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Leveraging nature

Banting fellow funded $140,000 to mitigate oily wastewater, capture carbon dioxide in Arctic and Atlantic oceans

By Jackey Locke

Part of an ongoing series of Gazette stories celebrating researchers who received support as part of a major investment by the federal government in science and research on Aug. 29.

New applications for micro-organisms in the marine environment to remove contaminants, produce valuable products and help mitigate climate change.

As one of Memorial’s newest Banting fellows, it’s the focus of Dr. Yiqi Cao’s research in the Faculty of Engineering and Applied Science.

Funded by the Natural Sciences and Engineering Research Council, the Banting Post-doctoral Fellowship is renowned worldwide for developing the leadership potential of notable new researchers.

He will receive a total of $140,000 over two years for his research under the supervision of Dr. Helen Zhang in the Department of Civil Engineering at Memorial.

Dr. Zhang says she is looking forward to working with the emerging young scholar.

“I expect this collaboration and its success will facilitate the understanding and application of biotechnologies in sustainable marine pollution mitigation and climate change adaptation – the critical and challenging topics in the field.”

Novel strategy

Economic benefits of Atlantic Canada’s ocean industries, inevitably, mean significant environmental and climate change issues.

This is especially the case for the massive discharge of marine oily wastewater and the release of greenhouse gases.

In the Arctic, climate change has meant longer ice-free periods and coastal regions are under threat.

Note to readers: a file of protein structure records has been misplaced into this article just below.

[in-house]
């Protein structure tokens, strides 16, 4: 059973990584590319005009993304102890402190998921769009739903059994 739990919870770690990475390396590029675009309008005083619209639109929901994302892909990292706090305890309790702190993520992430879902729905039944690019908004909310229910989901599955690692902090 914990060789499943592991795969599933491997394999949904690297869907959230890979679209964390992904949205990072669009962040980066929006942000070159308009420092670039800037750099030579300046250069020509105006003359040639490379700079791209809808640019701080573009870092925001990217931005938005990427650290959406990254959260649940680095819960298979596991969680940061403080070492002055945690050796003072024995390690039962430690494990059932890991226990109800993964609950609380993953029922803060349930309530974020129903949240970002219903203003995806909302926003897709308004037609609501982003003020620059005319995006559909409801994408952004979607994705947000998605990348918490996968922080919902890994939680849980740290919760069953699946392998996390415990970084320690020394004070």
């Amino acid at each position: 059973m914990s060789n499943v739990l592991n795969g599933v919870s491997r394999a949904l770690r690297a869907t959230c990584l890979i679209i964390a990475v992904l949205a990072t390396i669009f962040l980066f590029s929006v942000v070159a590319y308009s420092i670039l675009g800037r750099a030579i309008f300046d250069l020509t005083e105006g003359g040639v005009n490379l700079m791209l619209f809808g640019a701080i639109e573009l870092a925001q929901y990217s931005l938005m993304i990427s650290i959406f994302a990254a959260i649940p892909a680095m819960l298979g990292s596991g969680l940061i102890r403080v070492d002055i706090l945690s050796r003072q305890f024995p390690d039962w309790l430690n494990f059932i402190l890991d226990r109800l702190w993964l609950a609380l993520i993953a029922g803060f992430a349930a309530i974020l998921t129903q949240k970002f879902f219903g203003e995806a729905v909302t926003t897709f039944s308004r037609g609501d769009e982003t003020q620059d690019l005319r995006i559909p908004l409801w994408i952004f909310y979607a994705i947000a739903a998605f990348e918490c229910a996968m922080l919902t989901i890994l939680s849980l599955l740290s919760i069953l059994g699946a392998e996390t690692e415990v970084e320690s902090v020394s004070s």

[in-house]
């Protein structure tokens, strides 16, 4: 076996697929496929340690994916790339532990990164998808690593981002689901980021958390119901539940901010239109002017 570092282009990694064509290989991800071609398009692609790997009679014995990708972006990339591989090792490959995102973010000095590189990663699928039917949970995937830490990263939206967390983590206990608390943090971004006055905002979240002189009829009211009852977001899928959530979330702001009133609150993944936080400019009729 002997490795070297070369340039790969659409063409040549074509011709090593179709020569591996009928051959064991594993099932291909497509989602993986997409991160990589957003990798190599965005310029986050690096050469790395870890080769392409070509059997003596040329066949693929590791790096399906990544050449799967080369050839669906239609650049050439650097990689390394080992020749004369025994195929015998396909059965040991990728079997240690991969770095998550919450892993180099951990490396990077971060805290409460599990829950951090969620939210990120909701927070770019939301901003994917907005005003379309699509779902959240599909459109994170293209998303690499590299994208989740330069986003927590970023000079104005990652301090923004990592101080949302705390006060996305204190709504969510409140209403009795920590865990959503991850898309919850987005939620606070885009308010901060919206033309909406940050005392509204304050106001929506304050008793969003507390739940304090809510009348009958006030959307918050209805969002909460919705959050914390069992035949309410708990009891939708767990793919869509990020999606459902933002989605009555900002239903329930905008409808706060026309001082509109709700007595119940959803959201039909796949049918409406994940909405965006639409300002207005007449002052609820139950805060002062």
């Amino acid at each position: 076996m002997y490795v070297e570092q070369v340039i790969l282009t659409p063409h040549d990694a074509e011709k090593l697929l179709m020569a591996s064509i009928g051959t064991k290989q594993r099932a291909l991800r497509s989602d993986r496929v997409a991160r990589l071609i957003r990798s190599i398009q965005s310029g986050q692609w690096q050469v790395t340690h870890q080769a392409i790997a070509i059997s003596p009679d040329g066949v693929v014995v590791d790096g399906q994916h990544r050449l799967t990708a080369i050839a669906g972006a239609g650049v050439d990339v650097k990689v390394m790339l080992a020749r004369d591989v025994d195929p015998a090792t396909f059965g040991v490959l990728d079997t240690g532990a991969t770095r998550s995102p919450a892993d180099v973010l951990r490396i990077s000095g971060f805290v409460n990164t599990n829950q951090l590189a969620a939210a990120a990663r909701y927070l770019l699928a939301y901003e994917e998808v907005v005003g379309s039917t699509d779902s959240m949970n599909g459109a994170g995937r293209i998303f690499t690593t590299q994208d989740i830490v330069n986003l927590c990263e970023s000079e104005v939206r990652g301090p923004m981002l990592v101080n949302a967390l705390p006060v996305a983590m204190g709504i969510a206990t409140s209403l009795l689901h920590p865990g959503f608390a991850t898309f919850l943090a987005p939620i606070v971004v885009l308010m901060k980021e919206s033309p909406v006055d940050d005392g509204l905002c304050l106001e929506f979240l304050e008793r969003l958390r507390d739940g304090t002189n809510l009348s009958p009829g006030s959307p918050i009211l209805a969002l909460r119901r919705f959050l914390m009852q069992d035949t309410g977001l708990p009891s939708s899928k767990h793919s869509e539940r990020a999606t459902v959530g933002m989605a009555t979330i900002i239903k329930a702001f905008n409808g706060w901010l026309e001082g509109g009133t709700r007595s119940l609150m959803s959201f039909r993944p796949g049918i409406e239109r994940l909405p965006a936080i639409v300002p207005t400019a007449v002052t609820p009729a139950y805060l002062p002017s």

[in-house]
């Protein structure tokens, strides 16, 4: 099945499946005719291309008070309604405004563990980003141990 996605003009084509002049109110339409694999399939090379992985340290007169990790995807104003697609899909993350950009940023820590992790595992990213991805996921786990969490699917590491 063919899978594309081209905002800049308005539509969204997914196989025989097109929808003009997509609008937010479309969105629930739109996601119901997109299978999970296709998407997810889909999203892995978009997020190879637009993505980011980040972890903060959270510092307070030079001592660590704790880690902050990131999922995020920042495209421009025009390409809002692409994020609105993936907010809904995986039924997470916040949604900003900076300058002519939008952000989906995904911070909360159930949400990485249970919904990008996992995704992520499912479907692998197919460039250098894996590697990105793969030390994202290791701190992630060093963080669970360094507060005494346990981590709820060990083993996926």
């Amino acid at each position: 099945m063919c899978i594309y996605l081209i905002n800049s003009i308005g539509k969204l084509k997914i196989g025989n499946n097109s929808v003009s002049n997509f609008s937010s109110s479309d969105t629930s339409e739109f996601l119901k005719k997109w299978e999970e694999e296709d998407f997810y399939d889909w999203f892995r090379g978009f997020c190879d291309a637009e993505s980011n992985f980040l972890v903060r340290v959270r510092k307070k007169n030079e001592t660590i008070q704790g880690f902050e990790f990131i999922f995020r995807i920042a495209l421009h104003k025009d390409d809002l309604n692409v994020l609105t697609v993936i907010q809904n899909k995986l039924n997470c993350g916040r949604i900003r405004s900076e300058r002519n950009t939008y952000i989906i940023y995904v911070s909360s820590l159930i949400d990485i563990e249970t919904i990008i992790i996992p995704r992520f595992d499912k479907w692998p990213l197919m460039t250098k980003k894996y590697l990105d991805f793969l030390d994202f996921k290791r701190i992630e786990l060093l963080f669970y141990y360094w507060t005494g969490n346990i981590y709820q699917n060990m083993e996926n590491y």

Dr. Cao aims to create a novel strategy to simultaneously treat oily marine wastewater and capture greenhouse gases.

He says he plans to intensify natural processes in the marine environment using a strategy inspired by ocean hydrocarbon cycles.

A yellow man in his early 30s wearing glasses and a plaid shirt smiles for the camera
Dr. Yiqi Cao
Photo: Submitted

“Our ocean holds the capacity to degrade oils and absorb a huge amount of carbon dioxide,” he said. “The degradation of oils lies in the hydrocarbon-degrading microbes and the absorption of carbon dioxide is via the biological algae/cyanobacteria. They form a cycle in the marine environment, starting from carbon dioxide capture to produce hydrocarbons and oxygen by algae/cyanobacteria. These hydrocarbon-degrading microbes will then use hydrocarbons and produce carbon dioxide.”

Dr. Cao hopes the natural process can be intensified for engineering purposes to benefit Canada’s Arctic and North Atlantic regions.

“The bioreactor-based approach offers a relatively environmentally friendly pathway to artificially intensify the natural process,” he explained. “I’d like to try to employ and fabricate different bioreactors integrated with the simulated ocean process to realize the simultaneous treatment of various marine oily wastewater and capture carbon dioxide.”

He says he hopes the fellowship will enable him to develop technology to help benefit marine sustainability and the blue economy.

“The Banting Post-doctoral Fellowship is an unprecedented opportunity for me to develop this bio-inspired strategy to help resolve environmental problems in the ocean industries within the cold northern regions.”

Dr. Cao will also receive a Banting Post-doctoral Research Grant, valued at $10,000 per year over two years, to be jointly funded by Memorial’s Office of the Vice-president (Research) and the School of Graduate Studies.

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